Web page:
Recently I have been speaking (albeit aggressively and at high volume) with a certain conservative, Tea Party-supporting friend of mine who actually knows what he's talking about when it comes to politics. Hearing his constant and justifiable criticism of Obama's handling of everything from healthcare to the oil spill has pushed me to better define my own views.
I am not registered with either party, but consider the following facts: I voted for Obama.* I interned for Ted Kennedy. I was born and raised in and around Boston, the greatest city on earth. So it's safe to say I'm not going to run and join the Tea Party any time soon. My instinct is to believe that a strong, well-run government has greater potential to protect individual liberties than a weak one, or just leaving society up to the inevitable immorality of human nature. However, I also view government as a necessary evil; a system that, in a perfect world, would not need to exist. But it does, and should exist as an instrument of the people, not career politicians, elite bureaucrats or narrow special interests on either side of the aisle. In short, if I had to, I would call myself a practical progressive: someone who believes government shouldn't be the enemy and that reform is necessary to keep up with the pace of human ingenuity, but in the end will always side with reason.
*(NOTE: If you did too, don't let anyone give you retroactive crap for it. Some people forget how awful things were in November '08. Obama was a great candidate with an overdue message. If you didn't vote for Obama, you either voted for Palin, threw your vote away or didn't vote at all. Sweet.)
That being said, I'll admit I had high hopes for Obama. All of us who voted for him did, himself included. Even though the guy came to the table with the worst place setting for any president in recent memory. I mean, his first major act was to pass the most sweeping economic stimulus package since the Great Depression (one that was supported by every reasonable decision-making mind in the country and already in the works when he took office). He hasn't had it easy by any means, and since the country is still in one piece and arguably in better condition than when he got here, I have to approve of his overall performance. But the sad fact of the matter is that however effectively President Obama might be dealing with the economic crisis, which I feel still remains to be seen, he's not doing the best job of communicating it to the public.
In a time of crisis, Americans want our President to BE smart, calm, cool and collected. But we want to SEE emotion. People, myself included, are tired of the stoic, obviously teleprompted press conferences and speeches. Tired of the same old knuckle-pointing and vague rhetoric (Everyone can appreciate this mixtape of presidential bs put together by the Daily Show). Obama, the next great communicator, the Democrats' answer to Reagan, has seemingly failed to connect with ordinary Americans.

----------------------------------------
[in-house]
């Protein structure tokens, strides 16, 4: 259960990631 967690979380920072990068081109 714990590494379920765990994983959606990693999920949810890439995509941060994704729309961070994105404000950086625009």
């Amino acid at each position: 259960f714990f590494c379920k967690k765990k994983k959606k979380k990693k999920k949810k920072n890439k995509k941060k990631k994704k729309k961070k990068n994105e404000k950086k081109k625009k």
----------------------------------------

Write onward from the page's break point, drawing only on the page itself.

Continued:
Taking on an enormous agenda and surrounding yourself with establishment politicians and advisors will make it difficult to shoot straight with the public. But come on, almost 60 days before a major speech on the oil spill and a meeting with BP brass? Obama is handling this situation TOO rationally and politically correct. He should have pulled a Teddy Roosevelt and come out swinging from the beginning, put together a coordinated response coupling US military resources with BP technology and barreled through all ideological opposition. Instead, he sat back to gauge the mood of the country, and reasonably the extent of the spill, when he should have acted. He's probably kicking himself now for not taking things over from the start, which I'm sure everyone advised him against doing at the time and wouldn't have overcome the limits of human technology. Regardless, the bottom line is that Obama, not BP, should have been running the show from the beginning.
But to be fair, I don't think anyone in office would have done things much differently thus far than Obama has (minus healthcare, which I think is philosophically right and has the potential to open up a vast new market and source of revenue...but could also end up bankrupting us). Despite rumblings of Obama's no-confidence vote within the Democratic Party, he actually seems to be following a pretty establishment-oriented line. But even if establishment ideas are sometimes good ones, he needs to better bridge the gap between the American public and his administration's policies (if he cares about reelection). He is obviously not afraid to assert his authority (see: Healthcare), he just needs to do so in areas all Americans can relate to: fixing the economy, creating jobs and saving the Gulf Coast.
I guess I wouldn't give Obama an A so far, but I certainly wouldn't give him an F either. The guy is smart, determined and well-intentioned, despite his lack of effective multi-tasking and communicative abilities. I know, the road to hell is paved with good intentions. But I would rather continue to support a President who wants what's best for the country when he has much more work to do than sit on the sidelines shouting and obstructing. All I ask is that he talk with, and not at, the American people.
Even FDR's critics couldn't deny his connection with the people. Ultimately, it was this spirit of unity through adversity, culminating with the attack on Pearl Harbor, that made it so easy for Americans to mobilize and turn the country into an industrial superpower as soon as we entered WWII. Obama needs to take a few pages out of both Roosevelt playbooks.